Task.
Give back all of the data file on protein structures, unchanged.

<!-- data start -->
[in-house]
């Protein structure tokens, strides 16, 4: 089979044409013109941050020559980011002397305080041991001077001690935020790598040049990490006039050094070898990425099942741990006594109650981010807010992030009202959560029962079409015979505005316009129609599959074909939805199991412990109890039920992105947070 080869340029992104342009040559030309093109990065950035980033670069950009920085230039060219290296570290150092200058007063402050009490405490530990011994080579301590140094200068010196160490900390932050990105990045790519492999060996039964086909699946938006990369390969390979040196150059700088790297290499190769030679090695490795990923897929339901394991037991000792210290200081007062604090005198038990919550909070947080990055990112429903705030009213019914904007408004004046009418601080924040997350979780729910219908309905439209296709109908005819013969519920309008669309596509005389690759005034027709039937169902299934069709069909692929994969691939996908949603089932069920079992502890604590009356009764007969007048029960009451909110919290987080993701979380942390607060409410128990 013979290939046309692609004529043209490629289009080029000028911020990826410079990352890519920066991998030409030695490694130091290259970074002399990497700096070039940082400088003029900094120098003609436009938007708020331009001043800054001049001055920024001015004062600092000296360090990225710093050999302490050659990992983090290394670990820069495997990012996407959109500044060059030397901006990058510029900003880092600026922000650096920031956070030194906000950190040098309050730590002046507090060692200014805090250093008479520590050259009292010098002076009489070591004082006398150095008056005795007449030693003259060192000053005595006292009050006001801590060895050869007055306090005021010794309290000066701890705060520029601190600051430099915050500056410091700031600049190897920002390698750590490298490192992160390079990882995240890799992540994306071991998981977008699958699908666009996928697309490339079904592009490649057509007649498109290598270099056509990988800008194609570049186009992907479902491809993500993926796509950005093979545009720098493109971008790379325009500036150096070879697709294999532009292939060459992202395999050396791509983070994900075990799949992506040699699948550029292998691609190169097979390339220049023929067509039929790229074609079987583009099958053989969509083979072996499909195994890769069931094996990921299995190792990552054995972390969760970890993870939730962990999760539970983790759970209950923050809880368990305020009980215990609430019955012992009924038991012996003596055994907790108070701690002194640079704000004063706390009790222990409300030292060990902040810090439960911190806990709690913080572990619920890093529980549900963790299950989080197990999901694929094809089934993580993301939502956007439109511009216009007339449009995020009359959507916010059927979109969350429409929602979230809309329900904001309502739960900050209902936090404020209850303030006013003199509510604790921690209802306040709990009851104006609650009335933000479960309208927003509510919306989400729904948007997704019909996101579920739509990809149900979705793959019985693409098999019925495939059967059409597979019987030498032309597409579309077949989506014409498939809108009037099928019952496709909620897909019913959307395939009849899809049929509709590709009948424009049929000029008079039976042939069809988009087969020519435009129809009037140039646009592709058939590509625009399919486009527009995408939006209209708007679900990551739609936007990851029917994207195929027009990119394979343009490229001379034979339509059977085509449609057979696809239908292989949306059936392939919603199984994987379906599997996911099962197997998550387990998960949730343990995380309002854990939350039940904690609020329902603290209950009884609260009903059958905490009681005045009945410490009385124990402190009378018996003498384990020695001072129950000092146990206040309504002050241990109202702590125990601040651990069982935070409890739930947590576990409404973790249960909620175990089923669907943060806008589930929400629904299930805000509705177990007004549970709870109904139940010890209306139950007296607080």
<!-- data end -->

[in-house]
């Protein structure tokens, strides 16, 4: 089979044409013109941050020559980011002397305080041991001077001690935020790598040049990490006039050094070898990425099942741990006594109650981010807010992030009202959560029962079409015979505005316009129609599959074909939805199991412990109890039920992105947070 080869340029992104342009040559030309093109990065950035980033670069950009920085230039060219290296570290150092200058007063402050009490405490530990011994080579301590140094200068010196160490900390932050990105990045790519492999060996039964086909699946938006990369390969390979040196150059700088790297290499190769030679090695490795990923897929339901394991037991000792210290200081007062604090005198038990919550909070947080990055990112429903705030009213019914904007408004004046009418601080924040997350979780729910219908309905439209296709109908005819013969519920309008669309596509005389690759005034027709039937169902299934069709069909692929994969691939996908949603089932069920079992502890604590009356009764007969007048029960009451909110919290987080993701979380942390607060409410128990 013979290939046309692609004529043209490629289009080029000028911020990826410079990352890519920066991998030409030695490694130091290259970074002399990497700096070039940082400088003029900094120098003609436009938007708020331009001043800054001049001055920024001015004062600092000296360090990225710093050999302490050659990992983090290394670990820069495997990012996407959109500044060059030397901006990058510029900003880092600026922000650096920031956070030194906000950190040098309050730590002046507090060692200014805090250093008479520590050259009292010098002076009489070591004082006398150095008056005795007449030693003259060192000053005595006292009050006001801590060895050869007055306090005021010794309290000066701890705060520029601190600051430099915050500056410091700031600049190897920002390698750590490298490192992160390079990882995240890799992540994306071991998981977008699958699908666009996928697309490339079904592009490649057509007649498109290598270099056509990988800008194609570049186009992907479902491809993500993926796509950005093979545009720098493109971008790379325009500036150096070879697709294999532009292939060459992202395999050396791509983070994900075990799949992506040699699948550029292998691609190169097979390339220049023929067509039929790229074609079987583009099958053989969509083979072996499909195994890769069931094996990921299995190792990552054995972390969760970890993870939730962990999760539970983790759970209950923050809880368990305020009980215990609430019955012992009924038991012996003596055994907790108070701690002194640079704000004063706390009790222990409300030292060990902040810090439960911190806990709690913080572990619920890093529980549900963790299950989080197990999901694929094809089934993580993301939502956007439109511009216009007339449009995020009359959507916010059927979109969350429409929602979230809309329900904001309502739960900050209902936090404020209850303030006013003199509510604790921690209802306040709990009851104006609650009335933000479960309208927003509510919306989400729904948007997704019909996101579920739509990809149900979705793959019985693409098999019925495939059967059409597979019987030498032309597409579309077949989506014409498939809108009037099928019952496709909620897909019913959307395939009849899809049929509709590709009948424009049929000029008079039976042939069809988009087969020519435009129809009037140039646009592709058939590509625009399919486009527009995408939006209209708007679900990551739609936007990851029917994207195929027009990119394979343009490229001379034979339509059977085509449609057979696809239908292989949306059936392939919603199984994987379906599997996911099962197997998550387990998960949730343990995380309002854990939350039940904690609020329902603290209950009884609260009903059958905490009681005045009945410490009385124990402190009378018996003498384990020695001072129950000092146990206040309504002050241990109202702590125990601040651990069982935070409890739930947590576990409404973790249960909620175990089923669907943060806008589930929400629904299930805000509705177990007004549970709870109904139940010890209306139950007296607080």